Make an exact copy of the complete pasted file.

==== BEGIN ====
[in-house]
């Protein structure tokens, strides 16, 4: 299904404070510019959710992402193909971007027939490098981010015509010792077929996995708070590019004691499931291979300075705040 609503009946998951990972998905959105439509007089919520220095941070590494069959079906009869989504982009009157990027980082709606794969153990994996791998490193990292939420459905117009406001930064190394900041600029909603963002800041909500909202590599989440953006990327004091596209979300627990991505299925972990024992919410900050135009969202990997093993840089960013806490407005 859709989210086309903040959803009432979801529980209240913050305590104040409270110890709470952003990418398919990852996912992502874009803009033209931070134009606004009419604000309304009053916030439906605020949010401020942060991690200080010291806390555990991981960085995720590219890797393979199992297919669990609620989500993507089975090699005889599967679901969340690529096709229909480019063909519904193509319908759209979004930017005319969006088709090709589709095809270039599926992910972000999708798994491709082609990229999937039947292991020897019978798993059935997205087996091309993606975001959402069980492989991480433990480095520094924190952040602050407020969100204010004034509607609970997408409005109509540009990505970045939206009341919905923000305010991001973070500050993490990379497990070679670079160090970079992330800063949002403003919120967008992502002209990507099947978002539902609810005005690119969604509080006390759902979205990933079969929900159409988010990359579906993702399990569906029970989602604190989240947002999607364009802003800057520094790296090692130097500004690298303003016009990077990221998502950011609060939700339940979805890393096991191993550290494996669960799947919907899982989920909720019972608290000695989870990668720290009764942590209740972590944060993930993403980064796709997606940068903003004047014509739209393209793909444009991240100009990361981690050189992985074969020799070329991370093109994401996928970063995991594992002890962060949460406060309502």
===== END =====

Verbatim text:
[in-house]
């Protein structure tokens, strides 16, 4: 299904404070510019959710992402193909971007027939490098981010015509010792077929996995708070590019004691499931291979300075705040 609503009946998951990972998905959105439509007089919520220095941070590494069959079906009869989504982009009157990027980082709606794969153990994996791998490193990292939420459905117009406001930064190394900041600029909603963002800041909500909202590599989440953006990327004091596209979300627990991505299925972990024992919410900050135009969202990997093993840089960013806490407005 859709989210086309903040959803009432979801529980209240913050305590104040409270110890709470952003990418398919990852996912992502874009803009033209931070134009606004009419604000309304009053916030439906605020949010401020942060991690200080010291806390555990991981960085995720590219890797393979199992297919669990609620989500993507089975090699005889599967679901969340690529096709229909480019063909519904193509319908759209979004930017005319969006088709090709589709095809270039599926992910972000999708798994491709082609990229999937039947292991020897019978798993059935997205087996091309993606975001959402069980492989991480433990480095520094924190952040602050407020969100204010004034509607609970997408409005109509540009990505970045939206009341919905923000305010991001973070500050993490990379497990070679670079160090970079992330800063949002403003919120967008992502002209990507099947978002539902609810005005690119969604509080006390759902979205990933079969929900159409988010990359579906993702399990569906029970989602604190989240947002999607364009802003800057520094790296090692130097500004690298303003016009990077990221998502950011609060939700339940979805890393096991191993550290494996669960799947919907899982989920909720019972608290000695989870990668720290009764942590209740972590944060993930993403980064796709997606940068903003004047014509739209393209793909444009991240100009990361981690050189992985074969020799070329991370093109994401996928970063995991594992002890962060949460406060309502």